6. Recognition – acknowledgment for a job well-done is powerful and important for this generation. Eric noted that an annual performance review is not a sufficient way to recognize quality work or to correct errors. Provide quick and continuous feedback and recognition in order to engage your employees.

Simply put, employee wants + employer wants = engagement. When both employee and employer’s needs are met, you can have an incredible workplace atmosphere that nurtures employees and fosters genuine work ethic.

3. Fully Staffed: Clever Recruiting Ideas

We spent a few minutes listening to some of the most creative ways other companies have recruited a talented workforce. The answers varied wildly, but were applicable to every business in the room! Some of the ideas we heard were:

  • Use social media to promote job fairs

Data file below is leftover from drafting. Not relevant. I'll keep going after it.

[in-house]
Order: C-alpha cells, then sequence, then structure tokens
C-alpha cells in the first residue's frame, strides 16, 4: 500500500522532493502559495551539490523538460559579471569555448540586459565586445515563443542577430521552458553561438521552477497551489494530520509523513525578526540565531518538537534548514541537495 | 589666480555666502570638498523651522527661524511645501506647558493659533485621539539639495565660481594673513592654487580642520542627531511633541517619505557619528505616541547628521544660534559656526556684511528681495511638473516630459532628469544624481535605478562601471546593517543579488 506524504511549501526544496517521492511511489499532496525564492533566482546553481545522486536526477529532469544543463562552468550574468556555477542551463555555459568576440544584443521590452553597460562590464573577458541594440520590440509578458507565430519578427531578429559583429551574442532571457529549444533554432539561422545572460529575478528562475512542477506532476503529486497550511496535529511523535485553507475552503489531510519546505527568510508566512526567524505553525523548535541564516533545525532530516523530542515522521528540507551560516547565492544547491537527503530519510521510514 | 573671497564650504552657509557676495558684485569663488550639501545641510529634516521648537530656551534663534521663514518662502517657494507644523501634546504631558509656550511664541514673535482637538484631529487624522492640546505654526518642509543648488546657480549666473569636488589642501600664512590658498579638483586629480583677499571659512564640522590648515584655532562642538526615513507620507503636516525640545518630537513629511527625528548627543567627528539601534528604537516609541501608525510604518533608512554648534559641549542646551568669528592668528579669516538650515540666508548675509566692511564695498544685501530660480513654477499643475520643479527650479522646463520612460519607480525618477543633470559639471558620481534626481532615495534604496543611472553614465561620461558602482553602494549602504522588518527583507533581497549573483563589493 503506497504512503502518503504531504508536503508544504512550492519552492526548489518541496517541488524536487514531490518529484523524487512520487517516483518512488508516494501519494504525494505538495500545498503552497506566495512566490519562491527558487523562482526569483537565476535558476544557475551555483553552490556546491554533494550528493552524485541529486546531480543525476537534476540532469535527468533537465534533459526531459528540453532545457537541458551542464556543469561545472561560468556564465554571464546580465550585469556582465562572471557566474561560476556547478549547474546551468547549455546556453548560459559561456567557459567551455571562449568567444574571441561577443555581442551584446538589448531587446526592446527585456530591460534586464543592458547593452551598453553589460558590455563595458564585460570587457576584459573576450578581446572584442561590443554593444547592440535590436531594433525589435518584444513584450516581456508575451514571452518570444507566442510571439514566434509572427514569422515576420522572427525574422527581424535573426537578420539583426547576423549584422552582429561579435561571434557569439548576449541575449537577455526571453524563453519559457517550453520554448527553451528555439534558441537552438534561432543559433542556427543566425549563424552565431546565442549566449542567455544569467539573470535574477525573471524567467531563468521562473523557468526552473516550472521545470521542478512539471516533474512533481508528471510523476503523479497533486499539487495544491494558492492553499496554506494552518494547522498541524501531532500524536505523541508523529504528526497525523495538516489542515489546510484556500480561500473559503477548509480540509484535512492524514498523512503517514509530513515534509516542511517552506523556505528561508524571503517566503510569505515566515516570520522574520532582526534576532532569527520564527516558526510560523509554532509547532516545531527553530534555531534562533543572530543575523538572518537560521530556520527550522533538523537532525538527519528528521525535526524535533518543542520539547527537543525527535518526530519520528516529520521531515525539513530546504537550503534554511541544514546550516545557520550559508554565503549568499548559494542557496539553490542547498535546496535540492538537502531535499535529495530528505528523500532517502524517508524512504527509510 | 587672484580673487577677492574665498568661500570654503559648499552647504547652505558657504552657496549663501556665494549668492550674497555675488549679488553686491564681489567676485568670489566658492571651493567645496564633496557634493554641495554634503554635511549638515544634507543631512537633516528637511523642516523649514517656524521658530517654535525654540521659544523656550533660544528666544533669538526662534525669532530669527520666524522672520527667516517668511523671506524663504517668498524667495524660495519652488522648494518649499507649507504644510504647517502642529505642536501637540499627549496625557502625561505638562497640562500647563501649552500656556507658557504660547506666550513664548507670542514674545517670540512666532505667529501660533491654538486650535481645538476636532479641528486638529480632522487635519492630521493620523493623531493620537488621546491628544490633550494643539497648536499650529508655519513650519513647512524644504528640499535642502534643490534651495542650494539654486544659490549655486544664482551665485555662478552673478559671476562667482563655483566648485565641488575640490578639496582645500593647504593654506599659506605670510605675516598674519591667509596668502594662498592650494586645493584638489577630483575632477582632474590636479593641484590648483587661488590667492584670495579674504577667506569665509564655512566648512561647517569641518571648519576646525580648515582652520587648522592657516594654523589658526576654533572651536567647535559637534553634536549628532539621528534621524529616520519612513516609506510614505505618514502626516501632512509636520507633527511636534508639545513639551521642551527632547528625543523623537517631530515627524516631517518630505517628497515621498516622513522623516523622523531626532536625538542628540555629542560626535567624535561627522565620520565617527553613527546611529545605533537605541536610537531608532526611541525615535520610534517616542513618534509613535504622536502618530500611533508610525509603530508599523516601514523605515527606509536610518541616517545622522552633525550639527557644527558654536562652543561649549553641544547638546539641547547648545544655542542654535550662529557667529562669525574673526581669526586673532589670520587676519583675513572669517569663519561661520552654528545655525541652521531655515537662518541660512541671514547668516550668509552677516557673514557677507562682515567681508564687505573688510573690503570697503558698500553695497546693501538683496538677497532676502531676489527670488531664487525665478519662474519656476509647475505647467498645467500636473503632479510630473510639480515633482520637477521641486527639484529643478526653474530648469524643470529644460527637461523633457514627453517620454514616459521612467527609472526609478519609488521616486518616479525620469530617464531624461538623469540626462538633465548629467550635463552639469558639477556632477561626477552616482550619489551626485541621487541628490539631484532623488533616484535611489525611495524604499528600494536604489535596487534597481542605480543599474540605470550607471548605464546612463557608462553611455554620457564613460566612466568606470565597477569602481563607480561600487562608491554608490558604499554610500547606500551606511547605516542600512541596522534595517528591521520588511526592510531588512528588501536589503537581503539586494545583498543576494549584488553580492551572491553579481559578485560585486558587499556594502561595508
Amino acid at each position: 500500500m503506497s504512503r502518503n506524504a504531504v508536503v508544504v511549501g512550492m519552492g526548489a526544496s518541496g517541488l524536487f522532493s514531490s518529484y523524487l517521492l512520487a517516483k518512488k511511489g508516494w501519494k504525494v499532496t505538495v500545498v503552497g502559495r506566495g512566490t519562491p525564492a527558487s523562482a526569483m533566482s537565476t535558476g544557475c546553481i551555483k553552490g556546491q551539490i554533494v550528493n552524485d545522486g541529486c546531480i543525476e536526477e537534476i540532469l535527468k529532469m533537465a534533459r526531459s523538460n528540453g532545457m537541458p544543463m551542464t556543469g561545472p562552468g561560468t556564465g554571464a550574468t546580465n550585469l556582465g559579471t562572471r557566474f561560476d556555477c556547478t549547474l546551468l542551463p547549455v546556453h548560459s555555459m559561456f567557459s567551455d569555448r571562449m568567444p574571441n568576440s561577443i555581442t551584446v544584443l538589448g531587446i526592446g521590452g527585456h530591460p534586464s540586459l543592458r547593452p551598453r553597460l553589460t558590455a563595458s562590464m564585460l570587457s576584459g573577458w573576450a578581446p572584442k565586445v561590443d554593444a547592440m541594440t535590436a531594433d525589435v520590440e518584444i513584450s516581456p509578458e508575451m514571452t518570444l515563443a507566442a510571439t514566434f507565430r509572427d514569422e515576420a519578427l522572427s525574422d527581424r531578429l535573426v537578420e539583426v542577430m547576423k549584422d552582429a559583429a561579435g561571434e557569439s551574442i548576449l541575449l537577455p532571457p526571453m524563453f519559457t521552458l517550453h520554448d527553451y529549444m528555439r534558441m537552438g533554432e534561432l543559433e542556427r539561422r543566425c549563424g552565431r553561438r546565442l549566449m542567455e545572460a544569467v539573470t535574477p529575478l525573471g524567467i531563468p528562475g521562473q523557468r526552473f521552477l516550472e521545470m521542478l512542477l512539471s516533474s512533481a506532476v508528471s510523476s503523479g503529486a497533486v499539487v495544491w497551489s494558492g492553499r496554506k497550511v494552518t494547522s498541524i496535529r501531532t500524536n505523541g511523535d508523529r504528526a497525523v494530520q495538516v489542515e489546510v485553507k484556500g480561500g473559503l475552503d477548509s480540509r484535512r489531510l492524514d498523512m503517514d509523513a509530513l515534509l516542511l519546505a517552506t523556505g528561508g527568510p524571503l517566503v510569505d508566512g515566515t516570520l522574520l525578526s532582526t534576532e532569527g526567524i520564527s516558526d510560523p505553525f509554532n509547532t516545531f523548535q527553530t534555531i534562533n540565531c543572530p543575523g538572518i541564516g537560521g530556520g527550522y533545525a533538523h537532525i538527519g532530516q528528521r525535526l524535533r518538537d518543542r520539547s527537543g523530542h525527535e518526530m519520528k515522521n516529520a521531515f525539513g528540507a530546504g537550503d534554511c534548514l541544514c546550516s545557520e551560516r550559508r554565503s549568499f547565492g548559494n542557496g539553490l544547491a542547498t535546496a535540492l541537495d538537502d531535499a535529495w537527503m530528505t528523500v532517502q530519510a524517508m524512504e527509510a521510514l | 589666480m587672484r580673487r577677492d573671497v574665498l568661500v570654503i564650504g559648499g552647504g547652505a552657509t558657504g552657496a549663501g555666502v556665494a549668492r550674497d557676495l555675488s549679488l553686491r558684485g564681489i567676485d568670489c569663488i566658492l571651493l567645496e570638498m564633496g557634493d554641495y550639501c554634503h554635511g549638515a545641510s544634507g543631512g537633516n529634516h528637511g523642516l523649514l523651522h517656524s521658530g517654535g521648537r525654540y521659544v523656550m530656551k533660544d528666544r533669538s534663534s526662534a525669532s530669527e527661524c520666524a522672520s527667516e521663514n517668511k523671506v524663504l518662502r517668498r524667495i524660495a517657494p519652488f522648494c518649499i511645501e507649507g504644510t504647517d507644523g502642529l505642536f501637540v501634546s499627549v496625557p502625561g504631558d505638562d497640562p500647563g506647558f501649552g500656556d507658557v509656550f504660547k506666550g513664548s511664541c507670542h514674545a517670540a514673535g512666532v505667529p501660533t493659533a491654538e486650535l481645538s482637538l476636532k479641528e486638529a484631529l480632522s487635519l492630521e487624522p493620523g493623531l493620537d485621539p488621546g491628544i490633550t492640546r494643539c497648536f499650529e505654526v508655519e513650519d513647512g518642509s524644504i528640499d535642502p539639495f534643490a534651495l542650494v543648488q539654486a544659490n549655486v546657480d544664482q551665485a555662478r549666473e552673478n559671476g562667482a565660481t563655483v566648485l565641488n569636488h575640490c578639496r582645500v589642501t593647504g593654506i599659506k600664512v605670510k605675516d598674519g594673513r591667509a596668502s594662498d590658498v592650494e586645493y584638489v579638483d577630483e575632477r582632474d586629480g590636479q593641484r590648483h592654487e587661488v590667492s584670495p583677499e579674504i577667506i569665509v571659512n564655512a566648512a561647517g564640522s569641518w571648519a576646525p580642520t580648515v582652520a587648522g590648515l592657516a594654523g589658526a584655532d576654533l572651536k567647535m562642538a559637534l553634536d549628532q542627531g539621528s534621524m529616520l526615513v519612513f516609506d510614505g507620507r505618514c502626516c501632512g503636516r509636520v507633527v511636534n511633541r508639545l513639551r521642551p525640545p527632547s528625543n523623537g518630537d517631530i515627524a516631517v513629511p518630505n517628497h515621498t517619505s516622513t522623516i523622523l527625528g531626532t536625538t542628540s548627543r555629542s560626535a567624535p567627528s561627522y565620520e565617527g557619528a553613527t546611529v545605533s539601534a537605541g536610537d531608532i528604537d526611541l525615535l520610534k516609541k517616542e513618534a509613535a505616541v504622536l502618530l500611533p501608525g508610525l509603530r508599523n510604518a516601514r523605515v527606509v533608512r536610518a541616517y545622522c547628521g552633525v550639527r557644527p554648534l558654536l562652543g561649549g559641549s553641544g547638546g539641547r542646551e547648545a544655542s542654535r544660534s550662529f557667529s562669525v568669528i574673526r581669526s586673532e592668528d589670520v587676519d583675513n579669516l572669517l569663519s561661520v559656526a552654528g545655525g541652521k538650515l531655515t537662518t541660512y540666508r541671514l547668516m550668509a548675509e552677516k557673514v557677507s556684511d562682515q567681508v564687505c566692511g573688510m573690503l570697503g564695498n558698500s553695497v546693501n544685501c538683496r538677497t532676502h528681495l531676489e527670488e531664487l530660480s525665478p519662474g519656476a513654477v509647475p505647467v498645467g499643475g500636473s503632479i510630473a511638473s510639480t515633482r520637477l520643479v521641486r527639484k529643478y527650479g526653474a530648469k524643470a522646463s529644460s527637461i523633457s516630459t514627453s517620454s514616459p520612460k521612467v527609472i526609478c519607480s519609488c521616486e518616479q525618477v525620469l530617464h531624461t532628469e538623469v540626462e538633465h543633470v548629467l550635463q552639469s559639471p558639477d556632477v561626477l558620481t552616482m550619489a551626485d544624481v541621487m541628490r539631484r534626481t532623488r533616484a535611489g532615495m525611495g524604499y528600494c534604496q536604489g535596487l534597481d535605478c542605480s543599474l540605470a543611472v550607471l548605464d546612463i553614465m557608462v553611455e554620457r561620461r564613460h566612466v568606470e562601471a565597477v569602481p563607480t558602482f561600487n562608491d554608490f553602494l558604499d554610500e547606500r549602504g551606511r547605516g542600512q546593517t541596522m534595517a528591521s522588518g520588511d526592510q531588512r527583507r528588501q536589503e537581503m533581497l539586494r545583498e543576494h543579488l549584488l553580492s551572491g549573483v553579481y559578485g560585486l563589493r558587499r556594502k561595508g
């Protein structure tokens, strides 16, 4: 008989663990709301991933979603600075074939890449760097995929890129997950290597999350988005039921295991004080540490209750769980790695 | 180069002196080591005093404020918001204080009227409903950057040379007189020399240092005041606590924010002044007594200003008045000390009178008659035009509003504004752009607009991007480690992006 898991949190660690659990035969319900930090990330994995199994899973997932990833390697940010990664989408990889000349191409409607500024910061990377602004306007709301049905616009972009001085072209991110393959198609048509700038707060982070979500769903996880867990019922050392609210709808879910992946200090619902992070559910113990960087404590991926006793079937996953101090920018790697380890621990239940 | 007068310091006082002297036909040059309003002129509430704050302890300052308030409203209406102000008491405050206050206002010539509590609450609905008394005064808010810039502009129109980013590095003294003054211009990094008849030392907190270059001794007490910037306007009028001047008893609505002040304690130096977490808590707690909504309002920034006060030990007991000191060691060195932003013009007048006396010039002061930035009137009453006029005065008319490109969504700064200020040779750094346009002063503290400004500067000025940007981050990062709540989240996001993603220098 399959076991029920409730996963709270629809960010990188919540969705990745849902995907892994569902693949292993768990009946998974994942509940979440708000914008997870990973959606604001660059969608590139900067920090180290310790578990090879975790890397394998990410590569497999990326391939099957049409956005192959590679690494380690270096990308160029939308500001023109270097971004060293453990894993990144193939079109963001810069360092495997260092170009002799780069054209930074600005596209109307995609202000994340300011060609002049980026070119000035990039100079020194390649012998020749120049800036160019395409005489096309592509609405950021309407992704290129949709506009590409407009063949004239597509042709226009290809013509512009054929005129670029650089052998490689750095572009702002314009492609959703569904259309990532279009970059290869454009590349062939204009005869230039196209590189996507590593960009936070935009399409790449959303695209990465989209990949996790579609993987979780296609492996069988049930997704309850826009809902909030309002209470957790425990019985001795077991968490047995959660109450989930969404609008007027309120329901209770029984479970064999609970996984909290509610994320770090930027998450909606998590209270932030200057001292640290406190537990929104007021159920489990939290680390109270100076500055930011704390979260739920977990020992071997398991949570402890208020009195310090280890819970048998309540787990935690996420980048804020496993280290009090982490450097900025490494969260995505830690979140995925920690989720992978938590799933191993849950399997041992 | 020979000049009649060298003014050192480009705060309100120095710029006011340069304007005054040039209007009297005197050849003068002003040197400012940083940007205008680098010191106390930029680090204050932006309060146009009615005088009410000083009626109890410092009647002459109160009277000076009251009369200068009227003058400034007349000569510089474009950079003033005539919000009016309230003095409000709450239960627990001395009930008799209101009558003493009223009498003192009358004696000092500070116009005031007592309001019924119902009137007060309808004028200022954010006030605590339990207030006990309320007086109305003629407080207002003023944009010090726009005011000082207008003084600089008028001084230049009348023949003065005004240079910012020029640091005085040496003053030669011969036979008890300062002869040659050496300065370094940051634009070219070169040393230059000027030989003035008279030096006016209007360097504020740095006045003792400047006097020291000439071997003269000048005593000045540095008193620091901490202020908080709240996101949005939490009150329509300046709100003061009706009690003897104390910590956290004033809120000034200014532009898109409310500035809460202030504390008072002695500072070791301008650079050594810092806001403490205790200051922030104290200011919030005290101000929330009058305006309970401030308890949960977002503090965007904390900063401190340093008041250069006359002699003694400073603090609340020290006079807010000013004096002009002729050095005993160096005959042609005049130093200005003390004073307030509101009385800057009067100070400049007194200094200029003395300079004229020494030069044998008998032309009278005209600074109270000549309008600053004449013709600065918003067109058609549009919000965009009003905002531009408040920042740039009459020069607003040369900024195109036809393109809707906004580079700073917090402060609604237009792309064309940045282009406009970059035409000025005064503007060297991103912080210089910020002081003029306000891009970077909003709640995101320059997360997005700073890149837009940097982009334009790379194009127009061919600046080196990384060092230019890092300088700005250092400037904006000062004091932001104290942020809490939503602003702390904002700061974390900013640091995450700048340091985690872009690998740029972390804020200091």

• Utilize your network
  • Meet potential candidates where they are
  • Ask questions that allows the interviewee to showcase their core values
  • Sponsor school events and functions — this is a great long term strategy
  • Make your onboarding process easy — this is helpful for front-line jobs that don’t require technical skills

Eric asked us to answer each of these questions:

  1. What is the cleverest thing you’ve done to recruit someone in your company?
  2. What is your best interview question?
  3. What is unique about your company’s onboarding strategy?
  4. What is different about your company’s culture compared to your closest competitor?

4. Stop Fishing, Start Hunting

When you know exactly what it is you’re looking for it’s much easier to find. To find the perfect candidates you must get very specific about who it is you’re looking for. Eric used the analogy of a fisher catching all kinds of things with a wide net, and a hunter working tirelessly to catch the one perfect elk. The hunter was clear in what he wanted, he prepared every morning for the hunt, he studied the animal closely and knew his behaviors. This allowed the hunter to catch his one perfect elk, while the fisherman sifts through a net of trash and rubble. How can you begin to hunt your perfect candidate?